of scarce resources and ensure the transparent prioritization of projects, Ms.
And those project professionals who
can deliver are moving into the once-elusive upper echelons of management.
CARVING OUT A NICHE
Although companies increasingly recognize the need for CPOs, some have
an exaggerated vision of their mission—
to put it mildly.
“Companies expect the naming of
a chief project officer to ensure that all
projects will now be completed on time
and on budget,” Mr. Vandersluis says.
Obviously, it’s not that easy.
“The real effect of having a project
officer at the top level of the company
is to surface the challenges that project
managers have experienced for time
immemorial, and to help negotiate barriers to getting projects selected and
then completed effectively,” he explains.
Being a part of the executive suite
does give CPOs the power to make
meaningful changes in their organizations.
“A CPO can be instrumental in
introducing project selection thinking and methods for senior executives
to choose projects that have a better
chance of delivering business value to
the organization,” Mr. Vandersluis says.
Part of that can be helping to implement project management guidelines
and methodologies that foster business
success, though their importance will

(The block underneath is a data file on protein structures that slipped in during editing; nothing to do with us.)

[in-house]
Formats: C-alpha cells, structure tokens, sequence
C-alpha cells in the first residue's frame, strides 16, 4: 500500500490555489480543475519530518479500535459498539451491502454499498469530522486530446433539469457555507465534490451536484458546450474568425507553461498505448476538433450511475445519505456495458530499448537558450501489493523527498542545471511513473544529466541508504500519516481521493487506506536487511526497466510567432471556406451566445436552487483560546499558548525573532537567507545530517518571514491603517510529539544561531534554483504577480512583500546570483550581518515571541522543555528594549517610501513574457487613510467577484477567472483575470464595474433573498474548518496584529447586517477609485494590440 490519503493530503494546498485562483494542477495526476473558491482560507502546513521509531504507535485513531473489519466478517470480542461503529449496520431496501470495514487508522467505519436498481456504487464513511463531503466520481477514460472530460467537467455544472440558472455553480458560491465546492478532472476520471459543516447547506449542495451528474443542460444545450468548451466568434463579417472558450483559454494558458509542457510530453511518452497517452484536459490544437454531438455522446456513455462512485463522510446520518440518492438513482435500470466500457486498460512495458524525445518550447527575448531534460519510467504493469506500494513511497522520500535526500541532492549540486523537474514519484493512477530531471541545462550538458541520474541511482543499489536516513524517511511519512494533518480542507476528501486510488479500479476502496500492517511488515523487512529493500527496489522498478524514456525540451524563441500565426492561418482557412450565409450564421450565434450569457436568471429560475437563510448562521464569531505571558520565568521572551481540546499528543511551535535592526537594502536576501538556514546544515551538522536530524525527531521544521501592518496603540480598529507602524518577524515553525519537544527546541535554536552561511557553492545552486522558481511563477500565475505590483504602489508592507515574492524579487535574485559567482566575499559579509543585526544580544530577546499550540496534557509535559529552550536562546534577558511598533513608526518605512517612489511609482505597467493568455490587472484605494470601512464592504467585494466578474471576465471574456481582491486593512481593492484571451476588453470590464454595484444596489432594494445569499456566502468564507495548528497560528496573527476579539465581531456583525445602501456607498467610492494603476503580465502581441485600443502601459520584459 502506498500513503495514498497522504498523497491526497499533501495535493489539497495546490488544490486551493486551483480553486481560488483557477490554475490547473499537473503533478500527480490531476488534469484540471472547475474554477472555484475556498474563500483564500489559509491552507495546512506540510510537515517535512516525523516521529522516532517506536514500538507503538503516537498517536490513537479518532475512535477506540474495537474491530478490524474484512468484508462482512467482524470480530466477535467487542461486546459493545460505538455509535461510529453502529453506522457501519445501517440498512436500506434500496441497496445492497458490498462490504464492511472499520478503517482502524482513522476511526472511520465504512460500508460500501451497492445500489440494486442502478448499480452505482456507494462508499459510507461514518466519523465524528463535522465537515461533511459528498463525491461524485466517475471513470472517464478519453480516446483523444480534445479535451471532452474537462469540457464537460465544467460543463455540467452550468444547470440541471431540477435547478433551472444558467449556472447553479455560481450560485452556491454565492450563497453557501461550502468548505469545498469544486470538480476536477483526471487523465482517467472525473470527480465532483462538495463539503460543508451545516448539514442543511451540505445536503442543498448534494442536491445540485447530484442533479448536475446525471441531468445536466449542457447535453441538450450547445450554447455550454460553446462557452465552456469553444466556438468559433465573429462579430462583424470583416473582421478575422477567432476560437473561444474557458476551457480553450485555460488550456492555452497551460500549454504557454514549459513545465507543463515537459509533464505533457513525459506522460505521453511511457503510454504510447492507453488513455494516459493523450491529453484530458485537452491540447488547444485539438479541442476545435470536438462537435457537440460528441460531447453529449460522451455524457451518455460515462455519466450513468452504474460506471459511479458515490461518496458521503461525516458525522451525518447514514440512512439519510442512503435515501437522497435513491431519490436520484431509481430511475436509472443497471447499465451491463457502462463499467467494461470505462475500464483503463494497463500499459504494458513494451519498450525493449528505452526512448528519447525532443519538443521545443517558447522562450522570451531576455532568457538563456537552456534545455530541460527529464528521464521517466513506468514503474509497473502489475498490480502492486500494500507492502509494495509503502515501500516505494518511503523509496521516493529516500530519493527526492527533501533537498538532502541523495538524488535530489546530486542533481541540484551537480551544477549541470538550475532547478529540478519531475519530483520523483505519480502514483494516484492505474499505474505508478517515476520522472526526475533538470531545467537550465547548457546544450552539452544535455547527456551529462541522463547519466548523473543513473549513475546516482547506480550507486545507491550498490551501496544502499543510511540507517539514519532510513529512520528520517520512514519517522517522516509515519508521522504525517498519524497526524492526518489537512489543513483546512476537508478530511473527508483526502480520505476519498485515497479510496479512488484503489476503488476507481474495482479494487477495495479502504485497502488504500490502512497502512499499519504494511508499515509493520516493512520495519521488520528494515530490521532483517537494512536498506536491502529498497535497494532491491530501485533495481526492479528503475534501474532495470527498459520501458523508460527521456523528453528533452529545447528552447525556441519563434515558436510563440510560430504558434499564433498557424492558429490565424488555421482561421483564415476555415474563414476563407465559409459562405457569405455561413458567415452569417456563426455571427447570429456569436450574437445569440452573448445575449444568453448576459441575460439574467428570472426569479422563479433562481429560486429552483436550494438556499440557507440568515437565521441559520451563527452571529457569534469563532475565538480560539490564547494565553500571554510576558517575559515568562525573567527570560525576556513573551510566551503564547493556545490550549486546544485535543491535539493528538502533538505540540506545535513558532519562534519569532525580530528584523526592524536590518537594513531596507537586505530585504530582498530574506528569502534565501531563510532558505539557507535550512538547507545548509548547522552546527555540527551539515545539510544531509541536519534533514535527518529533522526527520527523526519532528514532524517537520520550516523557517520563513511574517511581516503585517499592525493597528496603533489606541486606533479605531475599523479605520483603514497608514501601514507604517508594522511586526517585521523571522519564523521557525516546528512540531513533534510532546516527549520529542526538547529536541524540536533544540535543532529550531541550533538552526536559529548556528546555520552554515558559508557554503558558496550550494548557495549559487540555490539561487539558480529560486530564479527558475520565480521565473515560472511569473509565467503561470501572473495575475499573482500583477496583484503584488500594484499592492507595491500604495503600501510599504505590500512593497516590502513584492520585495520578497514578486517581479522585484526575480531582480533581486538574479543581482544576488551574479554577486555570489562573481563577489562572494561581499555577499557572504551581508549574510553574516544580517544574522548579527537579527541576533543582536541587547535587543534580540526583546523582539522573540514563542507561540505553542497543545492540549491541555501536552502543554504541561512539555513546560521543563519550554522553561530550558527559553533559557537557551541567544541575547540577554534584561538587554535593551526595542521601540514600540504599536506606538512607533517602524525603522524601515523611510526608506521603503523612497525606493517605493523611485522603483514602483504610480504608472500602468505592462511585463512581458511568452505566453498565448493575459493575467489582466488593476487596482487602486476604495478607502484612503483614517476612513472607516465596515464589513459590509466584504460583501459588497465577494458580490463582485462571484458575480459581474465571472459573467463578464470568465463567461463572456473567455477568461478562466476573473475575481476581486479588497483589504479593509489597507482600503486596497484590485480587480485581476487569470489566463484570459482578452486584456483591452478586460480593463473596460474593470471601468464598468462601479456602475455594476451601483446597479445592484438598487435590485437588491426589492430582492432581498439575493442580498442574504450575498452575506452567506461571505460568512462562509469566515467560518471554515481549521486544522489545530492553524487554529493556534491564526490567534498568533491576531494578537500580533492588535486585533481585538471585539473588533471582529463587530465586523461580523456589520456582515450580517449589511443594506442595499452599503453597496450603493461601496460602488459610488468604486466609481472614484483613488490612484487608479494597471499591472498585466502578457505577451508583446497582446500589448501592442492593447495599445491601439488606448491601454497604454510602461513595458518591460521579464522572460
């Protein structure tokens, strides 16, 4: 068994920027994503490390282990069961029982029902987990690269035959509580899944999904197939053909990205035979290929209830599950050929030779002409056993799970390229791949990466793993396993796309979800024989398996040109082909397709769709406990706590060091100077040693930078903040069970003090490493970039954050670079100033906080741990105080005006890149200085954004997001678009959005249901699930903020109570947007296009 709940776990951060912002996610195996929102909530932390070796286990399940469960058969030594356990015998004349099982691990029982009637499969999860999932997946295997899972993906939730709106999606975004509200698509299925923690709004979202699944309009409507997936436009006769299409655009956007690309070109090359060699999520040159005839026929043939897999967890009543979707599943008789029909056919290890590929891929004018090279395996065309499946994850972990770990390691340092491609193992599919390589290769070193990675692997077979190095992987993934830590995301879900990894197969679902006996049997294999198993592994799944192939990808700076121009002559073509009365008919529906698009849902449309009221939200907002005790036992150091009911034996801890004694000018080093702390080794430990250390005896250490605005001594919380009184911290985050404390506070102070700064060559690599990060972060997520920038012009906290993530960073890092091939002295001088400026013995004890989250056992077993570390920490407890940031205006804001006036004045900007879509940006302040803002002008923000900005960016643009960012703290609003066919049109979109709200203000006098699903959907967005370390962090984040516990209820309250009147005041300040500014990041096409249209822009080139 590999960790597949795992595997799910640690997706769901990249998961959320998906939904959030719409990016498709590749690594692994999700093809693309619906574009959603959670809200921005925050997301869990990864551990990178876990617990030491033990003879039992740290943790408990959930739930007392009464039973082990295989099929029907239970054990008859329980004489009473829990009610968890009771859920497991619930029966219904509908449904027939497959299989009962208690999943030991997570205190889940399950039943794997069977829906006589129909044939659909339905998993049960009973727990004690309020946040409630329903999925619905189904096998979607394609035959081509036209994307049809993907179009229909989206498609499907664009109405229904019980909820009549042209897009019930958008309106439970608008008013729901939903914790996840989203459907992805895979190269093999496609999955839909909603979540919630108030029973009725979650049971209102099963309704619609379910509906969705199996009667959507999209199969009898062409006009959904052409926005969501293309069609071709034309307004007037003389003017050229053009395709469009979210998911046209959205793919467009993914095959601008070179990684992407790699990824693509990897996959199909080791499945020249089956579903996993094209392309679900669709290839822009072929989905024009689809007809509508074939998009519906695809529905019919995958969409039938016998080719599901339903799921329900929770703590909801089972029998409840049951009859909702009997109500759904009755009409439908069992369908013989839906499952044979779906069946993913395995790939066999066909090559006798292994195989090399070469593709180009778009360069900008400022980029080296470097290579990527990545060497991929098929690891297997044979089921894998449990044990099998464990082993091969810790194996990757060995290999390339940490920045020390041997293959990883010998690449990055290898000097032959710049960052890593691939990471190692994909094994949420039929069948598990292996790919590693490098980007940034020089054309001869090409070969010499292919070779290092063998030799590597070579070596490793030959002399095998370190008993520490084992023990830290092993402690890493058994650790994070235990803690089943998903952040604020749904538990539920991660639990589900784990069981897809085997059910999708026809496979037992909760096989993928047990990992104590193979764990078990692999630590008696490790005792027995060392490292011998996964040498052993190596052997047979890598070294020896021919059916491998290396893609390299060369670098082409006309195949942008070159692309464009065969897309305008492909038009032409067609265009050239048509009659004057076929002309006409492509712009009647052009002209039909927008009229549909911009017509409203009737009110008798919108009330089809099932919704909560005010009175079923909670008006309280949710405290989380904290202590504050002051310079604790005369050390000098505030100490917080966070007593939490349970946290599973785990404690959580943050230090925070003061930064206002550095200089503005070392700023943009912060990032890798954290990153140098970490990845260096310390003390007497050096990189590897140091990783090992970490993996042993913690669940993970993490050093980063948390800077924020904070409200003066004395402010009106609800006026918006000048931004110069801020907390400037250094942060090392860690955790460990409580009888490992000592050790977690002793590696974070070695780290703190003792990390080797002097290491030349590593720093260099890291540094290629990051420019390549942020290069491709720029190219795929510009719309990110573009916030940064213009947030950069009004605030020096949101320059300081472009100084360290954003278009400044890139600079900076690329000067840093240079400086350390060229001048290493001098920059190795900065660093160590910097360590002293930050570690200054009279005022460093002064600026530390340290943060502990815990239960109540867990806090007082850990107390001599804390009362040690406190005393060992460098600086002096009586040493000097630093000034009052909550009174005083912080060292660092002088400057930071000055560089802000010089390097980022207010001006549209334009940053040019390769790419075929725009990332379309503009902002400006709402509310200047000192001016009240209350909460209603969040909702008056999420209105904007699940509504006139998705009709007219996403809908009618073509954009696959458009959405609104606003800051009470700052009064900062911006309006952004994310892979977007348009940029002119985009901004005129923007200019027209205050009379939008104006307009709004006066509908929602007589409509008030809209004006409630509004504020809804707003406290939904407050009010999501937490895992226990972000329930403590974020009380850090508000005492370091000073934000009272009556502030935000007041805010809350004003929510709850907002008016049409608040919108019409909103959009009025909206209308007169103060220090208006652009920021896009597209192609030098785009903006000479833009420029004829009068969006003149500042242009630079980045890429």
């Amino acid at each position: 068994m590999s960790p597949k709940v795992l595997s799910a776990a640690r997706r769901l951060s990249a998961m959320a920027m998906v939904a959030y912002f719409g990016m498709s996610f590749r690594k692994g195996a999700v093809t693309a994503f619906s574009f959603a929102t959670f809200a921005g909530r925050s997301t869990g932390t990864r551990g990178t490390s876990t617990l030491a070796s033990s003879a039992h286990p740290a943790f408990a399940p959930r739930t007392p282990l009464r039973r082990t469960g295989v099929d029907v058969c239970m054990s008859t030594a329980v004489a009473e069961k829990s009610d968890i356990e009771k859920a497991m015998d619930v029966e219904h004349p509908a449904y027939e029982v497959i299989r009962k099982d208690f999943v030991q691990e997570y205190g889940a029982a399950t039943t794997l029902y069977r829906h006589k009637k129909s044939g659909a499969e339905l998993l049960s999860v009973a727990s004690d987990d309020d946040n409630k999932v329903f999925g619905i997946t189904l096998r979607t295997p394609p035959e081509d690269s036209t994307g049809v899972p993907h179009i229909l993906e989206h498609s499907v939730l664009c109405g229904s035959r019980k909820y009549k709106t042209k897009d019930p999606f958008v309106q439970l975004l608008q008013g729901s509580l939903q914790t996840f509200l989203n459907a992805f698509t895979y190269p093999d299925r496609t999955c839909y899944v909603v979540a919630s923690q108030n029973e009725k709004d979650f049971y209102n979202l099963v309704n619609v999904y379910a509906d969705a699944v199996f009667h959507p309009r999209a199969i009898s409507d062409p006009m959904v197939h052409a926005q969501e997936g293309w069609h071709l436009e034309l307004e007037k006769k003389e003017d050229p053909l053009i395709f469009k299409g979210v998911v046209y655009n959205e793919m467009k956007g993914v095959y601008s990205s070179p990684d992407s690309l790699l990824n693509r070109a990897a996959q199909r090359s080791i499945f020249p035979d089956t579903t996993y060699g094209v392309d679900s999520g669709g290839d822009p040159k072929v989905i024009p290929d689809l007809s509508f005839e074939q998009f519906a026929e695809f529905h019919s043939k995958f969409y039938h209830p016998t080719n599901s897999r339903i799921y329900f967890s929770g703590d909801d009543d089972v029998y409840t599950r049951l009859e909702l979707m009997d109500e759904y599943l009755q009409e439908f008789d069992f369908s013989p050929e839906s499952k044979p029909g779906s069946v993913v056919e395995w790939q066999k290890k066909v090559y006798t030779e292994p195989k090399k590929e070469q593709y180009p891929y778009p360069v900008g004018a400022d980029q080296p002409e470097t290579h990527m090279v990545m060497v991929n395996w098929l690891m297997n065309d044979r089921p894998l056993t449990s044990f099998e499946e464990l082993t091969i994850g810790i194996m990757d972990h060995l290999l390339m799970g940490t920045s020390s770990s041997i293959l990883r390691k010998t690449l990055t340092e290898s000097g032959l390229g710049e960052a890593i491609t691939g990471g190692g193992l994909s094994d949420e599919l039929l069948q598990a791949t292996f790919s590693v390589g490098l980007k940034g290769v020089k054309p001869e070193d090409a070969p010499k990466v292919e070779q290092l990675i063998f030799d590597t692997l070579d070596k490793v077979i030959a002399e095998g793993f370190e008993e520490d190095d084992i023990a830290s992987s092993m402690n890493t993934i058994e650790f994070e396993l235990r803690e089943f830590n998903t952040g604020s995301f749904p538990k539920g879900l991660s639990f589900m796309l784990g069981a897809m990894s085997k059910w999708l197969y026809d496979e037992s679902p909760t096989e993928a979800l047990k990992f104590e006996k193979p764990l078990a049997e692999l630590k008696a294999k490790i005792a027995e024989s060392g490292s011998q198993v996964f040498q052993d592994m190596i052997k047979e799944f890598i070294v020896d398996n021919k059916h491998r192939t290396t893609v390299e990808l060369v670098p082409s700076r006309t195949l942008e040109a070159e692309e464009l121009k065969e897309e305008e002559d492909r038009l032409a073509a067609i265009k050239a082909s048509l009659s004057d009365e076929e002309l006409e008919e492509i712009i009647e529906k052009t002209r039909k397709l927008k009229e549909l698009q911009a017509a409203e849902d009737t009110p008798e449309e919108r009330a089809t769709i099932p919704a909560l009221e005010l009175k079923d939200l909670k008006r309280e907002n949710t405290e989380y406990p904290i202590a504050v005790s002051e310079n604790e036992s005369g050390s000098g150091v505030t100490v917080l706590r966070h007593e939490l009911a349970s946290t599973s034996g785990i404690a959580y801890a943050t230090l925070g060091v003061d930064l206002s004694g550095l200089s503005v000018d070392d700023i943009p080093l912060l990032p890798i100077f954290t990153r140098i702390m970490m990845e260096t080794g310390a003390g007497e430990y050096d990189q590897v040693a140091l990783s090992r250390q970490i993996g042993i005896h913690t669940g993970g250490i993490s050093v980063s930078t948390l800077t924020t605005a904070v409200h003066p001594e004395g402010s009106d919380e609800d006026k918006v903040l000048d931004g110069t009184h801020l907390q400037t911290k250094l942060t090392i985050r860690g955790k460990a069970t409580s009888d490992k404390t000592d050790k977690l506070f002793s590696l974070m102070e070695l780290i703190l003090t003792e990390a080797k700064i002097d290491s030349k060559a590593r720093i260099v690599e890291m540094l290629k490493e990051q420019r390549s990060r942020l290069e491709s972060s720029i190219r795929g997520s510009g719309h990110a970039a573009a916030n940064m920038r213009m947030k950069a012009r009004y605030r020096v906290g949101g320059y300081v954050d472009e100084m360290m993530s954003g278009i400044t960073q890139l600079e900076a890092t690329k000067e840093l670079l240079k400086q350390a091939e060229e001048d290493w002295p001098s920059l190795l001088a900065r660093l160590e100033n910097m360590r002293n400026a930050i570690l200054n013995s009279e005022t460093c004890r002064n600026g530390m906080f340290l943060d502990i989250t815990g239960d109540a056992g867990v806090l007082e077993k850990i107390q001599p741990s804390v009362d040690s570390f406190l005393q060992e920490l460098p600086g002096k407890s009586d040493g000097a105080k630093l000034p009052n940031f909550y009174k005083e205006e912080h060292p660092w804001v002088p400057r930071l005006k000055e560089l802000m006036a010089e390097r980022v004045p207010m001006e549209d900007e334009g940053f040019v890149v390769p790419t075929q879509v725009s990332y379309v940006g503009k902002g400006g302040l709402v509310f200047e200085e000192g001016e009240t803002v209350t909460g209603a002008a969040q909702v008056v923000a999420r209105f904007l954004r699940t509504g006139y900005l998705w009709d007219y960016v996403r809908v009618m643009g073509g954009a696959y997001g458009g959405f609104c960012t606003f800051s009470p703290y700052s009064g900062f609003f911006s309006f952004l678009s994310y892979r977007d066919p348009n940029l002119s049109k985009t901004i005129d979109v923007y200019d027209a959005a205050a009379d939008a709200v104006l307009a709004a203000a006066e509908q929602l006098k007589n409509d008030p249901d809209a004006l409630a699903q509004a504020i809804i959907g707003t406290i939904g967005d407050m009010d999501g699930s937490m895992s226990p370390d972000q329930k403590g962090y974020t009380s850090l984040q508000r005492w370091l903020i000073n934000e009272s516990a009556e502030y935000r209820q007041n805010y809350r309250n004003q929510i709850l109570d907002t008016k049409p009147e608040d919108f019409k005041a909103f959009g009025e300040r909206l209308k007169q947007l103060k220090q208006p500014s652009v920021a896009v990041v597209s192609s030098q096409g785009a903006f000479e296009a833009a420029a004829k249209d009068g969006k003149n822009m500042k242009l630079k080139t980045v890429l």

vary based on an organization’s needs.
Training processes rank high for
Cláudio Kindlé, CPO at Clip Engenharia, a civil construction firm in Belo
“In the industry where I work—civil
construction—there is a lack of workers
qualified with management skills,” he
says. “Training procedures drive more
results than all of the others. The most
important quality for an effective CPO
concerns being a teacher of teachers.”
The process entails spreading knowl-
edge about project management as well
The need to
adapt to changing
and a world
that is always
—Alexandra Deutsch, Out There Media,
as related subjects, such as business,
management and technology. “
Project management is multidisciplinary
work,” Mr. Kindlé says.
CPOs often make powerful ambassadors for raising the visibility of the organization’s project management culture
to the very top levels of management.
“In some organizations, project
management has not had to weave itself
into the corporate structure,” says Mr.
Vandersluis. “But the existence of a